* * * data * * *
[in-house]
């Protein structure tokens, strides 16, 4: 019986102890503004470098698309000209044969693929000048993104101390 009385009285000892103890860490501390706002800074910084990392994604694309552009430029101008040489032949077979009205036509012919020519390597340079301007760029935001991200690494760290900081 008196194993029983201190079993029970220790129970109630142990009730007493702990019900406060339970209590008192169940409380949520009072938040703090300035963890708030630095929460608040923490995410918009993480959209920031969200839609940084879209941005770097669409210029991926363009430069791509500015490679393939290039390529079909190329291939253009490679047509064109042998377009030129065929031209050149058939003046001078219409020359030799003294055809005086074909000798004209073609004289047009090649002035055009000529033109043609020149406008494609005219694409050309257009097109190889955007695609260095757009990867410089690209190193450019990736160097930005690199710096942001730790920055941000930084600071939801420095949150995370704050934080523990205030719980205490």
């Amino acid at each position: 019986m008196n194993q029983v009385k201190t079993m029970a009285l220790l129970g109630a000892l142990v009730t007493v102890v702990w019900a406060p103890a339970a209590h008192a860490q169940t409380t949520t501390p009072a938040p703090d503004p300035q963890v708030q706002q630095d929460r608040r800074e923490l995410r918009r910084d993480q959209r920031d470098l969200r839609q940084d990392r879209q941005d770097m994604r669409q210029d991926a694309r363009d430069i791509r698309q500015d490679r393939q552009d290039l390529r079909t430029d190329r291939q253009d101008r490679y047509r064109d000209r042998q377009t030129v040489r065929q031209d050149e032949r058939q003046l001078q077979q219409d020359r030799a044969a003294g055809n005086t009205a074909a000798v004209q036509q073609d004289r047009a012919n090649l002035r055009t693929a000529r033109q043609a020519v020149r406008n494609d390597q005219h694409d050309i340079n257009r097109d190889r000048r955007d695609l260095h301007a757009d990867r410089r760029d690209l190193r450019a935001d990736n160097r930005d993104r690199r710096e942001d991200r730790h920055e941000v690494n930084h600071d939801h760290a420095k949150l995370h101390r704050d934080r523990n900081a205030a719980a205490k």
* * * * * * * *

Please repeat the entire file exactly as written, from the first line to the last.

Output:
[in-house]
């Protein structure tokens, strides 16, 4: 019986102890503004470098698309000209044969693929000048993104101390 009385009285000892103890860490501390706002800074910084990392994604694309552009430029101008040489032949077979009205036509012919020519390597340079301007760029935001991200690494760290900081 008196194993029983201190079993029970220790129970109630142990009730007493702990019900406060339970209590008192169940409380949520009072938040703090300035963890708030630095929460608040923490995410918009993480959209920031969200839609940084879209941005770097669409210029991926363009430069791509500015490679393939290039390529079909190329291939253009490679047509064109042998377009030129065929031209050149058939003046001078219409020359030799003294055809005086074909000798004209073609004289047009090649002035055009000529033109043609020149406008494609005219694409050309257009097109190889955007695609260095757009990867410089690209190193450019990736160097930005690199710096942001730790920055941000930084600071939801420095949150995370704050934080523990205030719980205490």
């Amino acid at each position: 019986m008196n194993q029983v009385k201190t079993m029970a009285l220790l129970g109630a000892l142990v009730t007493v102890v702990w019900a406060p103890a339970a209590h008192a860490q169940t409380t949520t501390p009072a938040p703090d503004p300035q963890v708030q706002q630095d929460r608040r800074e923490l995410r918009r910084d993480q959209r920031d470098l969200r839609q940084d990392r879209q941005d770097m994604r669409q210029d991926a694309r363009d430069i791509r698309q500015d490679r393939q552009d290039l390529r079909t430029d190329r291939q253009d101008r490679y047509r064109d000209r042998q377009t030129v040489r065929q031209d050149e032949r058939q003046l001078q077979q219409d020359r030799a044969a003294g055809n005086t009205a074909a000798v004209q036509q073609d004289r047009a012919n090649l002035r055009t693929a000529r033109q043609a020519v020149r406008n494609d390597q005219h694409d050309i340079n257009r097109d190889r000048r955007d695609l260095h301007a757009d990867r410089r760029d690209l190193r450019a935001d990736n160097r930005d993104r690199r710096e942001d991200r730790h920055e941000v690494n930084h600071d939801h760290a420095k949150l995370h101390r704050d934080r523990n900081a205030a719980a205490k």